Establishing a procedure is simple enough, you need to allow for an escalation from “gentle reminder” to “final notice before court action” and set out how many letters you feel are appropriate. Will you supplement these letters with text messages and emails? Both of which are rapidly becoming an essential part of any debt recovery process. Over what period are you prepared to send these forms of communication before passing it to your solicitor or an enforcement agent?
Sending random letters with vague threats of further action will prod the odd person into paying but for your more hardened non payer they will quickly learn these are typically empty threats and in our experience won’t generally pay until a third party specialist is involved. Much of this is down to client relationships, you spend a lot of time and sometimes money building client relationships and your late or non-payers will play on that relationship giving never ending excuses and promises to pay.
Create an effective debt recovery procedure tailored to your exact needs and stick to it!
Can I take someone to court and will it cost the earth?
The judicial process in this country is pretty easy as long as you can demonstrate the debtor has been given time and notification to pay. Whether you do this yourself via Money Claim Online (www.moneyclaim.gov.uk) or via your solicitor obtaining a County Court Judgement (CCJ) it is straight forward. Court papers are issued to your customer, they have 28 days to pay or they get a chance to stand in front of a judge and present their case. If after this the judge is satisfied your debt is due and the debtor has still not paid a CCJ is awarded and you can then instruct a County Court enforcement agent or for a small court fee (currently £60) the case can be transferred to the High court for enforcement and allocated to one of our High Court Enforcement Officers to oversee the enforcement process. This is likely to be much quicker, and, in our experience will be more proactive as we have access to software for tracing, address verification, asset checking and investigation work.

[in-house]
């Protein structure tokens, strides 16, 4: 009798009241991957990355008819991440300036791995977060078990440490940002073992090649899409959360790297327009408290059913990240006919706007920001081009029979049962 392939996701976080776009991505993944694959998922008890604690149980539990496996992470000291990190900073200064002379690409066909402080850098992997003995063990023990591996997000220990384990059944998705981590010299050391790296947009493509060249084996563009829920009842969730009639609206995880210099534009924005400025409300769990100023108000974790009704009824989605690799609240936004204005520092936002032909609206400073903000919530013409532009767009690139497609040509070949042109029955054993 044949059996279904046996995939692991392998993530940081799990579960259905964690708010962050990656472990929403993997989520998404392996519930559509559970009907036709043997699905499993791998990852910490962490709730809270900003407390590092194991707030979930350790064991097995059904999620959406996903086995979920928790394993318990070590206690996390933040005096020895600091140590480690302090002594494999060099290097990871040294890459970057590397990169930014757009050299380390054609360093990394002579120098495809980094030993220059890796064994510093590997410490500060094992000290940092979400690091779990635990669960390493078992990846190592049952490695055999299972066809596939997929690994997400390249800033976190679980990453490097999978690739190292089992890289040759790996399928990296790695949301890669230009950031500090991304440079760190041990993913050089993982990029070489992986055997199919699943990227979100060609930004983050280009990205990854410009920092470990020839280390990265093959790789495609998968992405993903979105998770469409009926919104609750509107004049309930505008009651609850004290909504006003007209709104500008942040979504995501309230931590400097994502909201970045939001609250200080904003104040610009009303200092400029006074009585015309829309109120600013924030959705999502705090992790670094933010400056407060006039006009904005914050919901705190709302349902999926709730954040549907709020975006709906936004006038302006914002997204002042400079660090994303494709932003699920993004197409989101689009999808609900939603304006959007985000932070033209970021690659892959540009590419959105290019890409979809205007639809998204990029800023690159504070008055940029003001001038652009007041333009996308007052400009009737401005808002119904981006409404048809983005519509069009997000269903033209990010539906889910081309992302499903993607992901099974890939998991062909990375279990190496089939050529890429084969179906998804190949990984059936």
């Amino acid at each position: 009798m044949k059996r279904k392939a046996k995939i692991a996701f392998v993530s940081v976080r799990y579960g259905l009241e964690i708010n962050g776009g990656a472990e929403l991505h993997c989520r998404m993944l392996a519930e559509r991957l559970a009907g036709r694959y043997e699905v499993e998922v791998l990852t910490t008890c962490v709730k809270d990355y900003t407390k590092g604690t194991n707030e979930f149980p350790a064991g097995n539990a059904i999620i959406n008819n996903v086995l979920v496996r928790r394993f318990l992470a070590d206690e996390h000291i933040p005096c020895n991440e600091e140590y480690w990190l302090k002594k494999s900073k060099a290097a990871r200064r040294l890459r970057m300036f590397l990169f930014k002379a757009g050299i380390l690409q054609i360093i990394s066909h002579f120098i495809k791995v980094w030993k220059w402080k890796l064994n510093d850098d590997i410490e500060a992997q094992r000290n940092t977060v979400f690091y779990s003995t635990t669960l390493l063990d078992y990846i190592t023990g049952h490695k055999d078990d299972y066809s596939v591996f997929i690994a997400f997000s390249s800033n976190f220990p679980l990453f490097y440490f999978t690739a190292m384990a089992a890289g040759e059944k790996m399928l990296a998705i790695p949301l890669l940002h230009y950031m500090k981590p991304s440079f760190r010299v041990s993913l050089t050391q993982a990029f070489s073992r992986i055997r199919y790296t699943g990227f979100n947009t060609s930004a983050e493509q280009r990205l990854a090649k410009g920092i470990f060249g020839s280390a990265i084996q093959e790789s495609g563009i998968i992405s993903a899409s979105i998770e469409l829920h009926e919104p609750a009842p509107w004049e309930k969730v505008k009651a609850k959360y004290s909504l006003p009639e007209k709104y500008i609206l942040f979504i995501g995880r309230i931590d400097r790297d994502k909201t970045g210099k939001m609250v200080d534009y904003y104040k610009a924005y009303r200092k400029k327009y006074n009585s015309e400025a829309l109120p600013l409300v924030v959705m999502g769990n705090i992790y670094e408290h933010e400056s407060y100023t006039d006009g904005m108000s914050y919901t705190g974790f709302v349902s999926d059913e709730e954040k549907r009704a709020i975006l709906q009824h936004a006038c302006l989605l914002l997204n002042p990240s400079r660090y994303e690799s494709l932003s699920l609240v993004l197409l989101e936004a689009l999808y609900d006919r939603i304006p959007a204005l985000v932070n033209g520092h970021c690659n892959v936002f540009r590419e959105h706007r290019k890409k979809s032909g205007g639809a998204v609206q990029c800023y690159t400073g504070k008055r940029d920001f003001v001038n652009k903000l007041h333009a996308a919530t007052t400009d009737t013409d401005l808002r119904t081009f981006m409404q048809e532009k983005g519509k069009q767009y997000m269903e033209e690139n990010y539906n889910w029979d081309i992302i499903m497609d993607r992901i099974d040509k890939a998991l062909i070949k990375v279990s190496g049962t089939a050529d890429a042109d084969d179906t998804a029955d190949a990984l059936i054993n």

But is that a little heavy handed?
Since April 2014 all enforcement action now comes under, and is regulated by, the Taking Control of Goods Regulations 2007 and requires a Notice of Enforcement letter to be issued to the debtor giving them 7 clear days to contact the Enforcement Agent with an offer to pay before the enforcement agent attends. This 7 days does not include the day of posting, the day of delivery or bank holidays so in reality it is 10 days plus before any door step enforcement action can commence.
Should you require help setting up your own debt and Invoice recovery procedure or would like to know more about the best debt recovery solution for your business we offer a free no obligation consultation and free training.
Alan Wood, Business Development Director
Tel: 07825 971799
Or visit our stand at LAWBizTech Show at London Olympia on the 25th & 26th October 2016.